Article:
Capillary Action

The movement of water within the spaces of a porous material due to the forces of adhesion, cohesion, and surface tension. Surface tension is a measure of the strength of the water's surface film. The attraction between the water molecules creates a strong film, which among other common liquids is only surpassed by that of mercury. This surface tension permits water to hold up substances heavier and denser than itself. A steel needle carefully placed on the surface of a glass of water will float. Some aquatic insects such as the water strider rely on surface tension to walk on water.

Capillary action occurs because water is sticky, thanks to the forces of cohesion (water molecules like to stay closely together) and adhesion (water molecules are attracted and stick to other substances). So, water tends to stick togther, as in a drop, and it sticks to glass, cloth, organic tissues, and soil. Dip a paper towel into a glass of water and the water will "climb" onto the paper towel. In fact, it will keep going up the towel until the pull of gravity is too much for it to overcome.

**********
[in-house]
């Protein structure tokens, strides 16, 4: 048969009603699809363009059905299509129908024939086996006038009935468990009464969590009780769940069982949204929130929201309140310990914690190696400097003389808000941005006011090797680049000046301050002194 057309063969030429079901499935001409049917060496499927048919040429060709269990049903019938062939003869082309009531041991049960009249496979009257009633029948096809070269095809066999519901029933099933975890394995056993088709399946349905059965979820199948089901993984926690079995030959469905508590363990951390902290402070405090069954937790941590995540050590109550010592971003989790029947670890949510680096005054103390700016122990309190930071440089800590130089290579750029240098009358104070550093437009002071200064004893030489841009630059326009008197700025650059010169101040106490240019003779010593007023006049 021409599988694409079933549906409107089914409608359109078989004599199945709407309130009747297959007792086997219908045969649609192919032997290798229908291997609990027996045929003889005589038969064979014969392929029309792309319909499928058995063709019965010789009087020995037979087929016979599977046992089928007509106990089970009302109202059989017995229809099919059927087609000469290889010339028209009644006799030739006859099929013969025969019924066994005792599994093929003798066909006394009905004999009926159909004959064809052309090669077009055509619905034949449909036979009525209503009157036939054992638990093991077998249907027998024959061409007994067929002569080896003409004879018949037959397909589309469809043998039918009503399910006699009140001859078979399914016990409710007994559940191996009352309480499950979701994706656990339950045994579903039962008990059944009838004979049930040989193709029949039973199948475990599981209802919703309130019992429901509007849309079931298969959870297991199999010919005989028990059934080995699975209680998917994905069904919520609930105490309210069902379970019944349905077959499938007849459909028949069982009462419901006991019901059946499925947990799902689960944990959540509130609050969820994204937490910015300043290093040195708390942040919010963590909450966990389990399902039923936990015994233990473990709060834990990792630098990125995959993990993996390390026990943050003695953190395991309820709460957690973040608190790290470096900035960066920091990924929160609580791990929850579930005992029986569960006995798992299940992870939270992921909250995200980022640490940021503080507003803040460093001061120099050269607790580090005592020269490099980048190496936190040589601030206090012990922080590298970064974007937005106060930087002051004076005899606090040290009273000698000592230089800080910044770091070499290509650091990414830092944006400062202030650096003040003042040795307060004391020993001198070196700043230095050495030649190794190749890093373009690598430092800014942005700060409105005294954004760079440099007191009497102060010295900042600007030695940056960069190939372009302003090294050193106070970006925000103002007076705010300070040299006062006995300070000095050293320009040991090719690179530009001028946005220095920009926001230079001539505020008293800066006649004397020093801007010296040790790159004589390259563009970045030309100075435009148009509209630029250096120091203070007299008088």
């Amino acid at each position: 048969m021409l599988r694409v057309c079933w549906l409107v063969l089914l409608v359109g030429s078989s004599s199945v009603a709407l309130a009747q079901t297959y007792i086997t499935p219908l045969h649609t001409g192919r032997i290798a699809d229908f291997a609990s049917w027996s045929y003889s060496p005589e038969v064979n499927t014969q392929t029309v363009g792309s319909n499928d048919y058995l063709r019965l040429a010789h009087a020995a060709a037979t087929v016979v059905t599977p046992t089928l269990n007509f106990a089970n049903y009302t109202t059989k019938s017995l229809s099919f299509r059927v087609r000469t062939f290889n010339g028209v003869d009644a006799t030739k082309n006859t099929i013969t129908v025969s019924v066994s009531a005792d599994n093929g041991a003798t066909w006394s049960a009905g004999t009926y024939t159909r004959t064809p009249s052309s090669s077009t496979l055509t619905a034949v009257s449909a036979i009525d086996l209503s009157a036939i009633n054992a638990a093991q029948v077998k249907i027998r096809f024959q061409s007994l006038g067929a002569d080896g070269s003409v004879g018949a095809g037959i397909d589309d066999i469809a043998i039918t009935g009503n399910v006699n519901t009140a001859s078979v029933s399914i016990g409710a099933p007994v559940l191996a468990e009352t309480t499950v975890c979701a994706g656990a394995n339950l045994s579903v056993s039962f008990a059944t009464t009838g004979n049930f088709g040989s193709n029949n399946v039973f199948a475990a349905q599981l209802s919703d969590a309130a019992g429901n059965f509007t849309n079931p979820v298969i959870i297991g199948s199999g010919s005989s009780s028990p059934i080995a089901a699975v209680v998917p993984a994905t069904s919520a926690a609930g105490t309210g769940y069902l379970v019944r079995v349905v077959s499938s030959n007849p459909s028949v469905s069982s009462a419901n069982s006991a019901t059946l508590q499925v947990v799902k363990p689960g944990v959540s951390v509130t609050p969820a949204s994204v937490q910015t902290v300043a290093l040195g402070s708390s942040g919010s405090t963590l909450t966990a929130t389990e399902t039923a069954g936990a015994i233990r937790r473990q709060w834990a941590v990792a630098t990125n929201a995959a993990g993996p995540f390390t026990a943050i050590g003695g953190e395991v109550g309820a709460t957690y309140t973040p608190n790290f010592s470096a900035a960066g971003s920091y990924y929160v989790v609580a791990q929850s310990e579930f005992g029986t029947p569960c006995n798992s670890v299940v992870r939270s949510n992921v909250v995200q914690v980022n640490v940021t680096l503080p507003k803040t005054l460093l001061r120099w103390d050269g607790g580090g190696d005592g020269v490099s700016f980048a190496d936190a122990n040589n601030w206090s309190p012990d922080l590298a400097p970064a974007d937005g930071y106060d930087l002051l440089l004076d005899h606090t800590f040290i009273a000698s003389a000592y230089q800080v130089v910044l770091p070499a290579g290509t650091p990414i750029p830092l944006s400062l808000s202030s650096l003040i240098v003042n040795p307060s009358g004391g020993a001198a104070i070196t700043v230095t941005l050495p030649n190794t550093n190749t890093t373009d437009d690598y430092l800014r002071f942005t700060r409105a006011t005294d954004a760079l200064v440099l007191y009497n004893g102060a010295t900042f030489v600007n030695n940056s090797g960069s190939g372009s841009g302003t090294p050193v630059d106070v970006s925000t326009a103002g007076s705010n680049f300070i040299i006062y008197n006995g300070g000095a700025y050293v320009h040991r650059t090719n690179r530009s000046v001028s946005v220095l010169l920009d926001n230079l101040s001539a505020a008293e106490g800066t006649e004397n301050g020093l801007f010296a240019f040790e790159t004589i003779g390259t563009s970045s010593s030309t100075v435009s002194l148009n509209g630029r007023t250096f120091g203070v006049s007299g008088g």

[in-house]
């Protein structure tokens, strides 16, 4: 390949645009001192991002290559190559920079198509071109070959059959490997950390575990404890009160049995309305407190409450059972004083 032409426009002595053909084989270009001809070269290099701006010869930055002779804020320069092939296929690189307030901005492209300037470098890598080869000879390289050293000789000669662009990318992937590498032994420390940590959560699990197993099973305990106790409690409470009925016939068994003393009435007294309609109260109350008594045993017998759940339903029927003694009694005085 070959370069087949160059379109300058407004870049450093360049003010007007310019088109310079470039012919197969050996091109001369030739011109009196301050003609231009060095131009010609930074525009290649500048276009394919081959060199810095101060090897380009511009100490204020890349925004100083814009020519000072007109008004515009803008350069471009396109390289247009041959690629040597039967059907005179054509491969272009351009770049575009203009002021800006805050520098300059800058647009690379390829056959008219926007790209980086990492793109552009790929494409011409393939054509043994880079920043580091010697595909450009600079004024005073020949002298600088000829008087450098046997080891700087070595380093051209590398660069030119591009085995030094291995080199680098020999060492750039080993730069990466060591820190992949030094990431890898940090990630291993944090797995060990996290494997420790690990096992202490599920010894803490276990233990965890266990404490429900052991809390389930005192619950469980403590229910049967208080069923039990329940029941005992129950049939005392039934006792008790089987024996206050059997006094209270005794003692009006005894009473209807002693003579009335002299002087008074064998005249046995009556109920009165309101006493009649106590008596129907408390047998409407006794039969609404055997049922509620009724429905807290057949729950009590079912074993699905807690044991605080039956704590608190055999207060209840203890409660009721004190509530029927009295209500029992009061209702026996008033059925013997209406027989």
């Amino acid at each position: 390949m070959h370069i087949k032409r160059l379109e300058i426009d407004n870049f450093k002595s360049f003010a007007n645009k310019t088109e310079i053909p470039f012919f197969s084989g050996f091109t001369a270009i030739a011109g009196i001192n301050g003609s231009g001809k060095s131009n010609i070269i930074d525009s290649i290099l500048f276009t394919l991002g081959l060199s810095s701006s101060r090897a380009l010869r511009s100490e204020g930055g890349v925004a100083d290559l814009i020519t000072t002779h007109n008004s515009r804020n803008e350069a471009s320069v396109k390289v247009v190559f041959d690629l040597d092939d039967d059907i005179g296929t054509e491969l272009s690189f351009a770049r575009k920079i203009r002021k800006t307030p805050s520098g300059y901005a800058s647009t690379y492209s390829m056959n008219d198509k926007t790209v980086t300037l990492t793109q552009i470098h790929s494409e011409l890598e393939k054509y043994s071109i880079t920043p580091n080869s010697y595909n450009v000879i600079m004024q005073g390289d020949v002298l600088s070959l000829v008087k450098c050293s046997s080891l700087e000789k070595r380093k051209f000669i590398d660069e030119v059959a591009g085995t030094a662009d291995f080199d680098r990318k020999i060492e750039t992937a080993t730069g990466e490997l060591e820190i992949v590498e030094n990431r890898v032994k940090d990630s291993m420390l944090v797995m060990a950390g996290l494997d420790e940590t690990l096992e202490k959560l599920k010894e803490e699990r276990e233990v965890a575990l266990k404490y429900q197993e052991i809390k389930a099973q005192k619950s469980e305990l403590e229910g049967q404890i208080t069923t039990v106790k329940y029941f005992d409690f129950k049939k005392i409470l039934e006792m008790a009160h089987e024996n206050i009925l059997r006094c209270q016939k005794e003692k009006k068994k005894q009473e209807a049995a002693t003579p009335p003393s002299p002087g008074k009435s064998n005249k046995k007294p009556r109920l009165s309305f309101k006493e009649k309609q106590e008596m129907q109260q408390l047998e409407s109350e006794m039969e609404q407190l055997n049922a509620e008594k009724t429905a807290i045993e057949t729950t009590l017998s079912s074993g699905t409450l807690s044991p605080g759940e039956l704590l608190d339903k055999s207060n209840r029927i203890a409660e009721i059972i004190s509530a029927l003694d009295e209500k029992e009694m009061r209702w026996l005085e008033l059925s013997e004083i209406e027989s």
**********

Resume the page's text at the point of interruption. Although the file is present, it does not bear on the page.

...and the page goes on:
This is more important than you think. Consider:

One common experiment to demonstrate capillary action is to place a stalk of celery in a glass of water that has been colored with food coloring (you might want to use a piece of celery that has begun to whither, as it is in need of a quick drink). This effect happens because, in plants, water molecules move through narrow tubes that are called capillaries.

Definition from the USGS, URL: